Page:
Gallstones are lumps of solid material that form in your gallbladder. They are made when the digestive juice called bile gets hard and stone-like. Once you have had gallstones, you are at risk of having more.
Gallstones can be as small as a grain of sand or as big as a golf ball. Your gallbladder may form a single large stone, hundreds of tiny stones or both sizes at the same time. In some cases, gallstones block the bile ducts, which can lead to a life-threatening infection of the bile ducts, pancreas or liver.
Symptoms of Gallstones
Gallstone symptoms (also called a gallbladder attack) may happen very suddenly. They often begin when gallstones get bigger, happen when the stones start to block bile ducts or occur after a fatty meal or at night.
Each person’s symptoms may vary. Symptoms may include:
- Steady, severe pain in your upper belly (abdomen) that quickly gets worse
- Pain in your back between the shoulder blades
- Pain in your right shoulder
See your healthcare provider right away if you have any of these symptoms during or after a gallbladder attack:
- Pain that lasts more than five hours
- Low-grade fever
- Yellowish color of the skin or whites of the eyes
- Clay-colored stools
The symptoms of gallstones may look like other health problems. Always see your healthcare provider to be sure.
In some cases, people with gallstones don't have any symptoms. These stones are called silent stones. They don't stop the gallbladder, liver or pancreas from working properly. In most cases, silent stones don't need to be treated.
The following procedures can be used to identify and diagnose gallstones:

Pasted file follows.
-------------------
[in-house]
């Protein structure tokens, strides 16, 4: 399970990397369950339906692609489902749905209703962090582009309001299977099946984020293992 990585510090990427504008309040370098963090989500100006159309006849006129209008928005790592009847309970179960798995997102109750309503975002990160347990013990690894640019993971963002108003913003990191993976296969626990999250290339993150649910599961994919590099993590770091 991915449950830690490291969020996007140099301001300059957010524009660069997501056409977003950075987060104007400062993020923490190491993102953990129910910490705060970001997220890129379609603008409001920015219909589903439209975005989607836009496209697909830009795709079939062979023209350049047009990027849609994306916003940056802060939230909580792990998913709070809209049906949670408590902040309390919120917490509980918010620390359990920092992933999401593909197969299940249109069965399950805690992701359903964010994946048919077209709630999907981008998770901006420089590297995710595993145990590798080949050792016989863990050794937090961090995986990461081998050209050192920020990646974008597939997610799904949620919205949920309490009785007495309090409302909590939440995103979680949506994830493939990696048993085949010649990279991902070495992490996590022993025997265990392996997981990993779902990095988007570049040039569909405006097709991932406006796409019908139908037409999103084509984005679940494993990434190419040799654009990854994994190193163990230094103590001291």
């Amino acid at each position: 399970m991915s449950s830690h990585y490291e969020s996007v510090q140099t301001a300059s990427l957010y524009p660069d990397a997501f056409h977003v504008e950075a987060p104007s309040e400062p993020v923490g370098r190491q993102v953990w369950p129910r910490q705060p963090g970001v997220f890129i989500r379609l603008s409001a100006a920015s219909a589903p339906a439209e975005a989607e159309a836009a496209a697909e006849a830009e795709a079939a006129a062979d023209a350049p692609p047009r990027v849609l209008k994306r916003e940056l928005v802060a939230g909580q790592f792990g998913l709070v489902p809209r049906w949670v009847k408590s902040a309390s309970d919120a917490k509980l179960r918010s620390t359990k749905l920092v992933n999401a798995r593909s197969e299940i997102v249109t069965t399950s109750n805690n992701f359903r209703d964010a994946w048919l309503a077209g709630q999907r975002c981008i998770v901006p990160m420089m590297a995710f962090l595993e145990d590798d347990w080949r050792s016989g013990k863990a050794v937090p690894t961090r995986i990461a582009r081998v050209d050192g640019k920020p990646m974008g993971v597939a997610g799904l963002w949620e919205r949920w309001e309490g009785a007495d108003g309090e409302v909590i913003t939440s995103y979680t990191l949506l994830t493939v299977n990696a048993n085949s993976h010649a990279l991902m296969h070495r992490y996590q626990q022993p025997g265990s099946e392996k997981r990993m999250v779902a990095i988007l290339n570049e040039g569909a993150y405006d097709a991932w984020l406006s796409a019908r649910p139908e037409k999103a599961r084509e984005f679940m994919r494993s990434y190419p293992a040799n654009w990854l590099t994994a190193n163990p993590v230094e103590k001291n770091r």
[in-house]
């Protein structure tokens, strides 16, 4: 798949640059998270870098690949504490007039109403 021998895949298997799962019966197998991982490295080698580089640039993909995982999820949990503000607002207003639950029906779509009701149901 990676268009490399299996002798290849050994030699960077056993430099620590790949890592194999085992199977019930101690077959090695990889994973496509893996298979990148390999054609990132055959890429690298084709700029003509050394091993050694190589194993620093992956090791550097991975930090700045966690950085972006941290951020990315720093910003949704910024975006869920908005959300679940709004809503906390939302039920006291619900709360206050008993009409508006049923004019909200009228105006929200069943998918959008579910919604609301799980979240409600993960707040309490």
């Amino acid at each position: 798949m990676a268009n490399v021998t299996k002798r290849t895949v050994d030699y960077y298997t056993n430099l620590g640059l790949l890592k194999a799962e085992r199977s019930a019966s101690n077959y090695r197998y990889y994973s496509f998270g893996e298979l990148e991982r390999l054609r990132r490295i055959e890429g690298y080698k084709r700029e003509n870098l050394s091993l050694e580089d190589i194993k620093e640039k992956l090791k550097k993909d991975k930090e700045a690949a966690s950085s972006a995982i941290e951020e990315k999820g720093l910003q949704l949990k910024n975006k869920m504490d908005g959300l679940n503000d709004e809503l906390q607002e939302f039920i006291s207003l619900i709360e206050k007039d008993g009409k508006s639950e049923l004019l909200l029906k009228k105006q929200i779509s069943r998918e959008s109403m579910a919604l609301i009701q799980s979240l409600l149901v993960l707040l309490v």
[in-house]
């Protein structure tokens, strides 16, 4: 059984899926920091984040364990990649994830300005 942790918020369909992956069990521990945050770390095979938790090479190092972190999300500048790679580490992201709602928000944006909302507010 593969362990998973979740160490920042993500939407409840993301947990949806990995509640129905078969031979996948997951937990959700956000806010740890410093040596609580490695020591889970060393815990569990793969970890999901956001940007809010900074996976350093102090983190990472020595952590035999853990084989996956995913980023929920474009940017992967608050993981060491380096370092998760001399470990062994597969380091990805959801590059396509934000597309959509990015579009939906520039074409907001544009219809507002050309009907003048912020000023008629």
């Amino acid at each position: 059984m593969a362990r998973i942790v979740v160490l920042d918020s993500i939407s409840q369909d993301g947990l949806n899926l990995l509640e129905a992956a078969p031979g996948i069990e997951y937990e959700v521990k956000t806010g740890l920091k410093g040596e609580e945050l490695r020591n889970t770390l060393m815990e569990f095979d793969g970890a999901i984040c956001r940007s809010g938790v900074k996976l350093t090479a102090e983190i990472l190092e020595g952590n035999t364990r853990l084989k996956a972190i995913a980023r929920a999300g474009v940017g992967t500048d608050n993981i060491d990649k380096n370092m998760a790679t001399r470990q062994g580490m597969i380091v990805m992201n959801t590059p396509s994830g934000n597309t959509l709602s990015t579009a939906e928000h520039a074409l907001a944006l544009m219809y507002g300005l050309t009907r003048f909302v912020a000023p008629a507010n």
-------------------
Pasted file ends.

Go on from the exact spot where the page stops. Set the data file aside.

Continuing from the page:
Ultrasound: This imaging test uses high-frequency sound waves to create images of your internal organs on a computer screen. It is used to see the gallbladder and gallstones.
Blood Tests: These look for signs of infection, blockage, liver problems, jaundice, and pancreatitis.
CT Scan: A CT scan shows detailed images of any part of the body. It can show gallstones. It can also show infection or bursting of the gallbladder or bile ducts.
Endoscopic Retrograde Cholangiopancreatography (ERCP): ERCP uses both X-ray and an endoscope, which is sent down your esophagus, through your stomach and into the first part of your small intestine (duodenum). Your healthcare provider can see the inside of these organs on a video screen and check for any problems. A dye is put into your bile ducts through the tube. The dye lets the bile ducts be seen clearly on the X-ray.
Endoscopic Retrograde Cholangiopancreatography (ERCP): In addition to diagnosing gallstones, ERCP can be used to treat them. Once your healthcare provider has identified gallstones through ERCP, small stones can be taken out through the endoscope.
Sphincterotomy: This can also be done through the tube during an ERCP. Tight rings of muscle (called sphincters) are around the openings of the bile ducts. They can block gallstones. Cutting these rings lets the ducts open wider so that stones can pass into your intestine.
Gallbladder Removal (Cholecystectomy): If stones are in your gallbladder, your gallbladder must be removed. These stones cannot be taken out with ERCP. Gallbladder removal is a common surgery. Your body will work well without your gallbladder. It is not essential for a healthy life.
Most people respond very well once their stones are dissolved or taken out.
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Gastroenterologists at Crozer-Keystone are trained in some of the latest technologies and procedures to diagnose, manage and treat gastrointestinal and digestive conditions.